Church of St Edward the Confessor, Cheddleton
Description: Church of St Edward the Confessor
Date Listed: 3 January 1967
English Heritage Building ID: 274566
OS Grid Reference: SJ9709252411
OS Grid Coordinates: 397092, 352411
Latitude/Longitude: 53.0689, -2.0448
Location: Hollow Lane, Cheddleton, Staffordshire ST13 7HP
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There is also a scheduled monument, Churchyard Cross, St Edward's Churchyard, at the same location as this building or very close to it. This may be related in some way or possibly a different name for the same structure.
Explore more of the area around Cheddleton, Staffordshire at Explore Britain.
CHEDDLETON C.P. HOLLOW LANE
13/76 Church of St Edward
3.1.67 the Confessor
(formerly listed as
Church of St Edwards)
Parish church. C13, C14 and C15 with additions and alterations of
1863-4 by George Gilbert Scott Junior. Red sandstone of ashlar
quality; red tiled roof to all but tower and south aisle which are
flat with lead invisible behind parapets. West tower, nave, north
and south aisles (with porch) and chancel. Tower: of approximately
3 stages, diagonal buttresses to west, cavetto string above and below
bell chamber; crenellated parapet with crocketed pinnacles at angles;
2-light, labelled almost-round arch bell chamber openings, small
lancets to upper stage and C19 two-light west window with panel
tracery over Tudor-arch labelled west door. C15 south aisle and
projecting gabled porch; 3 bays, buttressed at ends and parapetted
with porch set to west; 2- and 3-light pointed C19 windows; porch
has a solid stone roof [perhaps the inspiration for the lychgate
(q.v.)] and round-arch doorway with heavily carved C19 door. North
aisle: by Scott, of 3 bays divided by 2-stage buttresses of 2-light
pointed windows; lower parallel range to west of one bay. Chancel:
C14, low moulded plinth, taller than nave, of 3 bays divided by 2-
stage buttresses, labelled 2-light pointed windows; 4-light curvi-
linear-tracery east window by Scott; ogee-headed priest door to
south, adjacent to centre window. Interior: nave of 3 bays; C13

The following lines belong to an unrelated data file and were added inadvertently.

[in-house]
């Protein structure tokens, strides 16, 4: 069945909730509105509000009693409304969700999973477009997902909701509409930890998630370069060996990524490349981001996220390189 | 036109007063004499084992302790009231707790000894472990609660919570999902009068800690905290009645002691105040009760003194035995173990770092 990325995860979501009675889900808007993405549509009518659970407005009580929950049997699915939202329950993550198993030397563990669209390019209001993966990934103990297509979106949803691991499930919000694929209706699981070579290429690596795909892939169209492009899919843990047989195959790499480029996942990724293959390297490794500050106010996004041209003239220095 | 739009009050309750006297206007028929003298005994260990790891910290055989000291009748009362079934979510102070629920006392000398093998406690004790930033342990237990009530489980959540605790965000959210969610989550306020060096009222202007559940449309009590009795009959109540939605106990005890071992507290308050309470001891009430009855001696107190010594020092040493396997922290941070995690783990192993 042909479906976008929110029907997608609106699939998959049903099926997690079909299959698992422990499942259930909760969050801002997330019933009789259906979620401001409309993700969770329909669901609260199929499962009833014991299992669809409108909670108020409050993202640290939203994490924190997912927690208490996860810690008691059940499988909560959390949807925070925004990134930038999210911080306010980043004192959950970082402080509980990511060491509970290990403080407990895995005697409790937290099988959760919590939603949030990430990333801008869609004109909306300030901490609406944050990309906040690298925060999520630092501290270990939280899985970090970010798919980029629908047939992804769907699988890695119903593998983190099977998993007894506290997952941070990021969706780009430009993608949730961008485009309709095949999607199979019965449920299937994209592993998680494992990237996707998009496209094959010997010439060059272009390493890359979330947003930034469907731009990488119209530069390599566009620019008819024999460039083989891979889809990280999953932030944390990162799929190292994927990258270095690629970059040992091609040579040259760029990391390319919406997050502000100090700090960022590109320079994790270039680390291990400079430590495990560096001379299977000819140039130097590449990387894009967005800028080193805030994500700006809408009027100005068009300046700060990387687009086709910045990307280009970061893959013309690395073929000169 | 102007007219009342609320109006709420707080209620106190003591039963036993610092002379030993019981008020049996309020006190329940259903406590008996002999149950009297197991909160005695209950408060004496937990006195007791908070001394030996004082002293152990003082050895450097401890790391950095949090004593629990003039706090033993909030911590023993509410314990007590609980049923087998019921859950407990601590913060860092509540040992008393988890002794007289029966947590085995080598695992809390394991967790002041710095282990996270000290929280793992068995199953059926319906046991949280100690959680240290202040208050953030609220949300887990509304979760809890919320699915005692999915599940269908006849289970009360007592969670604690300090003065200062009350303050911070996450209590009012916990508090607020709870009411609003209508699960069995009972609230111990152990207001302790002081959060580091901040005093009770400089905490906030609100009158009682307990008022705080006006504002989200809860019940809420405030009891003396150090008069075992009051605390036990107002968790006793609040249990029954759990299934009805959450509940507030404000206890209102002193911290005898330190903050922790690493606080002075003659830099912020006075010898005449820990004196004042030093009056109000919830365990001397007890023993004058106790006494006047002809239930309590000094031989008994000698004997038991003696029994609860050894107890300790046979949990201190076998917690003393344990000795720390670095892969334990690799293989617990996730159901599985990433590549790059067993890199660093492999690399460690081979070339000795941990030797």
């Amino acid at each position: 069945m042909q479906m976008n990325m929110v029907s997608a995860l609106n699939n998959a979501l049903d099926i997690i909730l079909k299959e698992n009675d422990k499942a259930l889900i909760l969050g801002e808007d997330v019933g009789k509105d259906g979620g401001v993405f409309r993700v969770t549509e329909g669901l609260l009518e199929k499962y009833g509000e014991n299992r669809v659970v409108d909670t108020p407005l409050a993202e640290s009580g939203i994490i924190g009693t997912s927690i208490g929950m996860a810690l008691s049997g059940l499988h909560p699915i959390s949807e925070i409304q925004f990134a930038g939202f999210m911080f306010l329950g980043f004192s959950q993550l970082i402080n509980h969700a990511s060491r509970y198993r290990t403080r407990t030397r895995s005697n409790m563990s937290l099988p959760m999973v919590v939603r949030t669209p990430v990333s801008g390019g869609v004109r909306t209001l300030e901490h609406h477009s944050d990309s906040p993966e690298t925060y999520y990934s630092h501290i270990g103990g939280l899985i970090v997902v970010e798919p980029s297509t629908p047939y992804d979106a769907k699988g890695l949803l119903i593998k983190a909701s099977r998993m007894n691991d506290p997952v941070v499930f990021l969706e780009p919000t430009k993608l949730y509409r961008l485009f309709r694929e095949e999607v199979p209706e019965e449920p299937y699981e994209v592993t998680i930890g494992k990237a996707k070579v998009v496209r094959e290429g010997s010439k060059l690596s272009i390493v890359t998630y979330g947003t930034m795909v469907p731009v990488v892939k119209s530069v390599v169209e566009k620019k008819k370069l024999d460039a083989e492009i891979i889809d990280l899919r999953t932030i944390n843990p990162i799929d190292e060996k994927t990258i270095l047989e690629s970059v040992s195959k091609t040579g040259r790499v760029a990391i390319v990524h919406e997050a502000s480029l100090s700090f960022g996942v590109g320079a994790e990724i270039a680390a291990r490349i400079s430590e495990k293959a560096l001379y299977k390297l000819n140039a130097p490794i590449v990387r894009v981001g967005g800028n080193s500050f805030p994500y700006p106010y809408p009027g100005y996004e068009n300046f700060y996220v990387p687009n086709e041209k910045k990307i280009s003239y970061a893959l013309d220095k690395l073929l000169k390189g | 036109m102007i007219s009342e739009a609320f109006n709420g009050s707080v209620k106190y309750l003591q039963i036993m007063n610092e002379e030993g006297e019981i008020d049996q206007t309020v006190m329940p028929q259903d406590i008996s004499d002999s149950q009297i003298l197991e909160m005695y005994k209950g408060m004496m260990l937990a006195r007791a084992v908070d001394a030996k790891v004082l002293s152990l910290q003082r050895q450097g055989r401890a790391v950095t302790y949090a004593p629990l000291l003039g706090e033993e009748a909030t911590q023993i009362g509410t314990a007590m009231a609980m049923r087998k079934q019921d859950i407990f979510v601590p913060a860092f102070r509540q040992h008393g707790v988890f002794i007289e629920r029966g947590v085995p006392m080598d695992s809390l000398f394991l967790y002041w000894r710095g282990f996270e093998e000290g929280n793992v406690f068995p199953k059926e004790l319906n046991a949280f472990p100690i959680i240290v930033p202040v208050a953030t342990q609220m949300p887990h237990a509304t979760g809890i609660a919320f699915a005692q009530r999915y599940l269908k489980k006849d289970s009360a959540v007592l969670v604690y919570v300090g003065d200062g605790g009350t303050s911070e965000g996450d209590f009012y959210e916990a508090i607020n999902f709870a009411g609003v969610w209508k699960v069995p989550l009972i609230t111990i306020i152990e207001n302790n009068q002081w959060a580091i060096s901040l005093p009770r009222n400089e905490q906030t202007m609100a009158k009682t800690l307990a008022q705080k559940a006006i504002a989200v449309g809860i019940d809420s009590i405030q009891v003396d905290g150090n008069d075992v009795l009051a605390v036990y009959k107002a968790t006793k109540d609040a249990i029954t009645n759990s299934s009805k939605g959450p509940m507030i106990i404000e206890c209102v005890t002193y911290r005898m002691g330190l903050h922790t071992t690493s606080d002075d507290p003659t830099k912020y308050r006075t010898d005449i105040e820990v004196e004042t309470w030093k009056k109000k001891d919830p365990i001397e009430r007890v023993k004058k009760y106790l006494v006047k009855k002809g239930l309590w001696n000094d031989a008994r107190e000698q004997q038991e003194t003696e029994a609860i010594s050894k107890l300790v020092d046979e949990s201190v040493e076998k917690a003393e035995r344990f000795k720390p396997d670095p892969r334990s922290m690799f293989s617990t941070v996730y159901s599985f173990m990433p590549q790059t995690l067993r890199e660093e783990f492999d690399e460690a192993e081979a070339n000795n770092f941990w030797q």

arcade to north with circular columns, octagonal abaci and double-
chamfered pointed arches, C15 south arcade on octagonal columns; no
chancel arch, the space is filled by C19 oak screen with pointed arch
and panel tracery; nave roof C19 with tie and collar trusses bearing
double purlins and exposed rafters; painted boarded vault to chancel;
arch brace collared trusses to north aisle. The tower has a painted
boarded canopy under the organ (situated in the tower). Piscina and
sedilia: C14, ogee-headed of bays and with ball-flower decoration
to intrados band and poppyhead finials. Reredos: Flemish relief of
the deposition to back made into a triptych by additions of Morris &
Co depicting the annunciation. Pulpit: C19, octagonal oak on a stone
base. Font: C19 alabaster, octagonal, with blind tracery to sides
and short, open-work ogee-shaped oak spire cover. Brass Flemish eagle
lectern. Monuments: all resited on south wall of tower at high level.
Fynney family: Gothic; crocketed gabled niche flanked by clustered
columns on corbelled bases with carved faces. Powys: 2 monuments
at-the instigation of Edward Powys, one to a friend, and to his son.
Late C18 slate and marble plaques with urns over. Glass: mostly by
William Morris and his group executed between 1864-69, including work
by Madox Brown and Burne-Jones. The incumbent during the mid-C19 was
Edward Wardle, a friend of William Morris, explaining the high but
sensitive tone of the restoration work.
Listing NGR: SJ9709252411
This text is a legacy record and has not been updated since the building was originally listed. Details of the building may have changed in the intervening time. You should not rely on this listing as an accurate description of the building.
Source: English Heritage
Listed building text is © Crown Copyright. Reproduced under licence.